DIANE KNOX: That was just a brilliant, brilliant chat between two guys who are, you know, both very, very well-respected in the world of golf, but also who are great friends. And you really can tell. I think Steve brings out a side of Jason that we don't usually get to see. He comes across as being very relaxed, and chilled, and a little bit emotionless when it comes to-- to playing golf and maybe interviews pre-round and post-round. But, you know, he's such a methodical player, and so old-school as well. And I think he has a great philosophy when it comes to golf. And it was really good to hear his perspective on the upcoming PGA Championship and, of course, 2013, when he won, as well.

I was actually at the Open at Royal Birkdale a few weeks ago, doing some work for the BBC. And I was actually following Jason Dufner's group on the Saturday. He was playing with Branden Grace. Now, I'm sure you know by now, but Brande Grace went on to shoot the lowest score, ever, in a major. So I was actually told, go out and join them on the 15th, and follow them in, and see what happens. See if Branden Grace can shoot this score, of course, to make it into the record books. The thing was, Jason Dufner played incredible. And he shot a 66 on the Saturday. But you know, his fantastic round was completely overshadowed by Grace's performance.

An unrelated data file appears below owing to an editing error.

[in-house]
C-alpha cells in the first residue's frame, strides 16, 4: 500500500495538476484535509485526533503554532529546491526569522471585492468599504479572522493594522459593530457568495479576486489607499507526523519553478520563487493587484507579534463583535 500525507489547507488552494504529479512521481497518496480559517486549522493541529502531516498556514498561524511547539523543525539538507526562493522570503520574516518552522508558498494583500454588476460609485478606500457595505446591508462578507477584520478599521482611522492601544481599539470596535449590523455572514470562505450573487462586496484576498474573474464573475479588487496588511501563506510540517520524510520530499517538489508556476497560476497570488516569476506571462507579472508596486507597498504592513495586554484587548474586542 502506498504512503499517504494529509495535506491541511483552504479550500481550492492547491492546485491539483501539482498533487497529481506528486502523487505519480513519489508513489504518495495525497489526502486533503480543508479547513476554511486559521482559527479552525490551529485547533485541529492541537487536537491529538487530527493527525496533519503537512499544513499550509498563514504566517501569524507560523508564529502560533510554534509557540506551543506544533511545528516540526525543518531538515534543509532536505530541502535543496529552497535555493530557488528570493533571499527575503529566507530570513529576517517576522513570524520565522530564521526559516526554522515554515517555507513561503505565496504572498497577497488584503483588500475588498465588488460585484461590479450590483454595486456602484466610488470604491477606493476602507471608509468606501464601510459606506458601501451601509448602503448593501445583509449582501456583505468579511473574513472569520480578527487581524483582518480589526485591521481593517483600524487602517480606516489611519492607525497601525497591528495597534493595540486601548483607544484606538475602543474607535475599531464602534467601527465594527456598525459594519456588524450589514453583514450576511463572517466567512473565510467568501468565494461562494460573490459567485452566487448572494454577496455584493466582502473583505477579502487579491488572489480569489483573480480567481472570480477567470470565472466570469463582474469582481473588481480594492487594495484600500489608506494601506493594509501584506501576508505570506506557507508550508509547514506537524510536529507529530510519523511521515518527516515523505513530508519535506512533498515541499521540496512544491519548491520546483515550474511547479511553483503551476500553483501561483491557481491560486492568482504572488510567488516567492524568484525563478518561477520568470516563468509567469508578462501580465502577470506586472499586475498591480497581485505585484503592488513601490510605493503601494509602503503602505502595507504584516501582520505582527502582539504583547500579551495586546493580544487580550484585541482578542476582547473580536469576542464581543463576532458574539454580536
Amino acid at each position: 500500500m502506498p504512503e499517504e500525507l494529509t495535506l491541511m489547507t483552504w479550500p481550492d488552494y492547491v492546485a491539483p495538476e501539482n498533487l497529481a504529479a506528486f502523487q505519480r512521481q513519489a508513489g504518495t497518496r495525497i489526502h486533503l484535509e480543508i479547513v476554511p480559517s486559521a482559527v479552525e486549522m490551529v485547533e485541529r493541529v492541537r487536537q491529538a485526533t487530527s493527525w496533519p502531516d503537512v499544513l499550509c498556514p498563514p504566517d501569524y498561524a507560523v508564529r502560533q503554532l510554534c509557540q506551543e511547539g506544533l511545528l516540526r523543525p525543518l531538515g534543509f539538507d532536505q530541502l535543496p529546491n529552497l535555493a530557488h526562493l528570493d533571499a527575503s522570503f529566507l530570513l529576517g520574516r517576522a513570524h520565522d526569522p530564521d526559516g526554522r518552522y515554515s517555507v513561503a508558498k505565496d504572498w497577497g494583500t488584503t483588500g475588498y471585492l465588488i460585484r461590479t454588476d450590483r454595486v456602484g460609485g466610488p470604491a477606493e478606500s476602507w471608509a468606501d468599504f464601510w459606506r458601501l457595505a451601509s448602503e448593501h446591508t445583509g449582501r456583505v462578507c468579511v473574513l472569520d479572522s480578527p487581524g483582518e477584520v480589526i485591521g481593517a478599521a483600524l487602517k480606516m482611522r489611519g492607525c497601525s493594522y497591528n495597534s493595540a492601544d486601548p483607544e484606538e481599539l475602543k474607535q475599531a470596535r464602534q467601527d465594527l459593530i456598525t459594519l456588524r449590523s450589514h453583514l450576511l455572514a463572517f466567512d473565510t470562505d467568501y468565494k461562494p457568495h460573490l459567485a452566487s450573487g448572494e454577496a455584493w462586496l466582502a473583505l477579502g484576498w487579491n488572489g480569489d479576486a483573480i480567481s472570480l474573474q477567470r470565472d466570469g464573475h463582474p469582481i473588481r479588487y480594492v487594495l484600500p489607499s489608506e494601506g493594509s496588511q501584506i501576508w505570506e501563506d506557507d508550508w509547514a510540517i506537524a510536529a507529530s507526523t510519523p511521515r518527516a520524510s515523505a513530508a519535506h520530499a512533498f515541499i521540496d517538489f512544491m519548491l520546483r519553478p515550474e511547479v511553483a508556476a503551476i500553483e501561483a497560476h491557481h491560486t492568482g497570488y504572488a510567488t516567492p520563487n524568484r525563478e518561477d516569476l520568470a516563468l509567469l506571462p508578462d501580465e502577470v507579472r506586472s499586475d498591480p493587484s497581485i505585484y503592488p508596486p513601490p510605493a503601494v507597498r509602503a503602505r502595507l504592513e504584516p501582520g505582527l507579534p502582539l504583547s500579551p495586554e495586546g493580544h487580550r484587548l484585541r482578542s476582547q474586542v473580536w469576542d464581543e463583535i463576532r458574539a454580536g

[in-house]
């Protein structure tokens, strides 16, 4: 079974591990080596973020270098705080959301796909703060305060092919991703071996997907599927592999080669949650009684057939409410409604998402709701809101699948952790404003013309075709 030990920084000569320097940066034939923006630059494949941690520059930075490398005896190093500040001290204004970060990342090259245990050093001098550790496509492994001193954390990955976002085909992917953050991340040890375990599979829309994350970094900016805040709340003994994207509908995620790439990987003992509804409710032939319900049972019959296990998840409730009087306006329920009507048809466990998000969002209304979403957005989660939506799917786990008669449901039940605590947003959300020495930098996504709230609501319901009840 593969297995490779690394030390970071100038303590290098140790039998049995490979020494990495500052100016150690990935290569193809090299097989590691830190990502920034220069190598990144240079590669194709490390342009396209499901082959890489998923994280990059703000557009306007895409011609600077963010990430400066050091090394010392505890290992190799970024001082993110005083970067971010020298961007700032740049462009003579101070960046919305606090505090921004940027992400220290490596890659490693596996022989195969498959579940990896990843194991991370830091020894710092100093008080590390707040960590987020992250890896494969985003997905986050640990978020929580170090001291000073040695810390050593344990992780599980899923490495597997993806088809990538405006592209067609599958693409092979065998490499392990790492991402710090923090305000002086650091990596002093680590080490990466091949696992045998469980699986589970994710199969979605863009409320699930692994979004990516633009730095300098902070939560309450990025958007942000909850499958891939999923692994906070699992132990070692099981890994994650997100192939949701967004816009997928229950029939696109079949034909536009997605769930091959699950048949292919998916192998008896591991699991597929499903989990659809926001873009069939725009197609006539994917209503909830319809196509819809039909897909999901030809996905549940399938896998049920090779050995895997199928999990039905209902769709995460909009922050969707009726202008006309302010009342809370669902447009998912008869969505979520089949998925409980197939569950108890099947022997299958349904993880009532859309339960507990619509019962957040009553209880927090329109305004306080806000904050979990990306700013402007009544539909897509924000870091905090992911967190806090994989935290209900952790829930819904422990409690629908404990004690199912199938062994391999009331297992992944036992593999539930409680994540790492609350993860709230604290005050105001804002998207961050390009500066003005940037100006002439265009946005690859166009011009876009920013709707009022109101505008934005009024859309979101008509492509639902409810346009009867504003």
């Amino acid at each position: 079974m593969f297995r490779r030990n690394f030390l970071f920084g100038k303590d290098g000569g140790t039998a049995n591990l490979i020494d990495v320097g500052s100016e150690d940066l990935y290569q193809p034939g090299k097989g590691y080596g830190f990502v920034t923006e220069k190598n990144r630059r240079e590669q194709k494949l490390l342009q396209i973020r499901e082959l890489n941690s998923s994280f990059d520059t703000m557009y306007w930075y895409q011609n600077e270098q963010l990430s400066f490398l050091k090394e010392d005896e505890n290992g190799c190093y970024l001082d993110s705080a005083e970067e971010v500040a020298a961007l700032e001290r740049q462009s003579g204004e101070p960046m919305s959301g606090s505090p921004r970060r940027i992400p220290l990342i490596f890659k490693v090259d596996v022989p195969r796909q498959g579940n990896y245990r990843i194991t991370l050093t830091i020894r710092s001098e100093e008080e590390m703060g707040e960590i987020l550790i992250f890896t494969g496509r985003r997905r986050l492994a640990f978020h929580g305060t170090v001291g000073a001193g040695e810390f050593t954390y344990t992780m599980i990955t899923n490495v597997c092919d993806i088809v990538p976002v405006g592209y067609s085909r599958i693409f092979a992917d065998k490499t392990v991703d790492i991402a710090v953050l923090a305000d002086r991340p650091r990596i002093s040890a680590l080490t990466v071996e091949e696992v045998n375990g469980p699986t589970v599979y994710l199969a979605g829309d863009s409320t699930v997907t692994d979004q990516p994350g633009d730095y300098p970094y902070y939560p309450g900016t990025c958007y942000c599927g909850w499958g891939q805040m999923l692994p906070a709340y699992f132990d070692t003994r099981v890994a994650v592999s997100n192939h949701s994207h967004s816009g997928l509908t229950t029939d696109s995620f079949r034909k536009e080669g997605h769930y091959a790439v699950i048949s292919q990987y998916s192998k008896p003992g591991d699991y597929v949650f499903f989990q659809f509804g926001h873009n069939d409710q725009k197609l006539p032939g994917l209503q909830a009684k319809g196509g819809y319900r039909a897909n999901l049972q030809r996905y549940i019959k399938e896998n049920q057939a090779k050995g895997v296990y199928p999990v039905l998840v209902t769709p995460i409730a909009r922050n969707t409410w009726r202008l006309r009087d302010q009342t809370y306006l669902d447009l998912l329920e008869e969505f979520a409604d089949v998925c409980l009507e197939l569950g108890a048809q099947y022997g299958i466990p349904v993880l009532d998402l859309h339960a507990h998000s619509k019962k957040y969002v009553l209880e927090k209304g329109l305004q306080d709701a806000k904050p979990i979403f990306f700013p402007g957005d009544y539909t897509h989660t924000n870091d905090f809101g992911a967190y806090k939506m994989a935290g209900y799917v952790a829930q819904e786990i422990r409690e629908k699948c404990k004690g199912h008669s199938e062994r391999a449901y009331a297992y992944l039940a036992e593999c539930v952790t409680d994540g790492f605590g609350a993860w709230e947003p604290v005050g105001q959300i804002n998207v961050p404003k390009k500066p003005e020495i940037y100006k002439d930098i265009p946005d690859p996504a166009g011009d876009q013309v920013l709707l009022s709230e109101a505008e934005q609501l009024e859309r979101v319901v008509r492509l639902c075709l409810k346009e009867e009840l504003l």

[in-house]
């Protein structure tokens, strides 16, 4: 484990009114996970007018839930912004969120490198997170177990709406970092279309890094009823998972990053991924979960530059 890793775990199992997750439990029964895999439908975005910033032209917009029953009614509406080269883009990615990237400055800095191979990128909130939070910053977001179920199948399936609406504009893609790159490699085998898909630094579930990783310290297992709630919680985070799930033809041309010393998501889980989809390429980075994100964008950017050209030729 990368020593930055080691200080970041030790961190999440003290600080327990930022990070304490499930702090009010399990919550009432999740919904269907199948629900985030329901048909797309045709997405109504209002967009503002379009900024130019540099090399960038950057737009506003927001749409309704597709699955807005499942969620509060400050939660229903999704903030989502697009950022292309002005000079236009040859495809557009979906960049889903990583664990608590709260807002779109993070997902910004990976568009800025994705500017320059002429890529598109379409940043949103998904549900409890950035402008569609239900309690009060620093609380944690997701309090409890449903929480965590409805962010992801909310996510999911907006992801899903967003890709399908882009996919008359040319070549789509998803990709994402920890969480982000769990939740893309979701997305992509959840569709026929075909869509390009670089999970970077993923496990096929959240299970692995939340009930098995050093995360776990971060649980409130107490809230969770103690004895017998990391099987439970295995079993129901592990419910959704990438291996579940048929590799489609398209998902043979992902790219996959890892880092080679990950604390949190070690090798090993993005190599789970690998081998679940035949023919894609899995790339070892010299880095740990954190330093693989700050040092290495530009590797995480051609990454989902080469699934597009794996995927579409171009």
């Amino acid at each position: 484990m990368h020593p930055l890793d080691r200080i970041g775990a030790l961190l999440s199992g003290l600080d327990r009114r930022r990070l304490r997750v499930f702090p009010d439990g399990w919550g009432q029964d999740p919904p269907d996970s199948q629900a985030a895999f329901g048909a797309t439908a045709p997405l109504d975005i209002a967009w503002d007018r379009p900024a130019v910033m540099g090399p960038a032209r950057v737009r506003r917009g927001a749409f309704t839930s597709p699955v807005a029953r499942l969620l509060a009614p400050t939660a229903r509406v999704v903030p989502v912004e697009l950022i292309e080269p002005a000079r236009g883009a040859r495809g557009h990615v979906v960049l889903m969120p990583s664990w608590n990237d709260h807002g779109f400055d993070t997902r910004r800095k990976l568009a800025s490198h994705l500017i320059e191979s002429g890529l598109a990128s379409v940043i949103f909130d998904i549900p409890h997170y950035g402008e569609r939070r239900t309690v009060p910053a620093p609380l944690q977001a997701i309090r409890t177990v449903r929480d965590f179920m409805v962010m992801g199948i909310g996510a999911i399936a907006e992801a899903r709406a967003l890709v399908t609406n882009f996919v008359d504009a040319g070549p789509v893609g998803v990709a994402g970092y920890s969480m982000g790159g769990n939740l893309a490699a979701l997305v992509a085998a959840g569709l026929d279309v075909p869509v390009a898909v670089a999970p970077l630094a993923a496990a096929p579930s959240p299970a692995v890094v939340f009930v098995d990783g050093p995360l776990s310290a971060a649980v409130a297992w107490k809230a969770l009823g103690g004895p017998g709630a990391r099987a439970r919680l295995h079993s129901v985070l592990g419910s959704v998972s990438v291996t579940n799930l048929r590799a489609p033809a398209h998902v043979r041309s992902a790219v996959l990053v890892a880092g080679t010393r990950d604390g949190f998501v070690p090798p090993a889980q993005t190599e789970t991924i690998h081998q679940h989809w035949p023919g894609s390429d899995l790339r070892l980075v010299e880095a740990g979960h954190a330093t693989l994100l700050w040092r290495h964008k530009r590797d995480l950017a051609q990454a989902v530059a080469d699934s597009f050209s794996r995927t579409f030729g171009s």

Of course, I was there supporting Jason Dufner. But, um, he had a great finish at the Open. Tied 14th. And with his win at Memorial earlier this year, as well, Jason is on fine form. A lot of confidence around his game right now. He's got to be feeling really good about it. And I'm sure he would love to win the PGA Championship, lift the Wanamaker Trophy for a second time next week at Quail Hollow. Well, we wish him all the best.

So thank you so much for listening to Secret Golf with Elk and Knoxy. Really good to have Jason Dufner on this podcast. And next time we are going to be chatting to Brian Harman. Brian Harman, another one who's just playing incredible golf right now. In the US Open not long ago, he-- just, what a performance he put in. He was unfortunate on the final day, I guess. But we'll be joined by Brian Harman. Elk will be talking to him to really delve into his game. Brian's one of these guys that-- he's so passionate when he talks about golf, and a bit of a character, too. So that to look forward to.

And of course, before the PGA Championship we are going to be joined by Steve Elkington. Of course, we have to talk to the main man about his win in 1995. Steve actually has some fantastic stories surrounding that win, especially one involving Ernie Els's team ordering champagne before the final round got underway. Yeah, that's one of my favorite stories that he tells. So yes, we will catch up with him before the PGA Championship gets underway. And we will hear the story from the man himself. Thank you so much for listening to our podcast at Secret Golf with Elk and Knoxy. Hopefully you'll be back for the next one.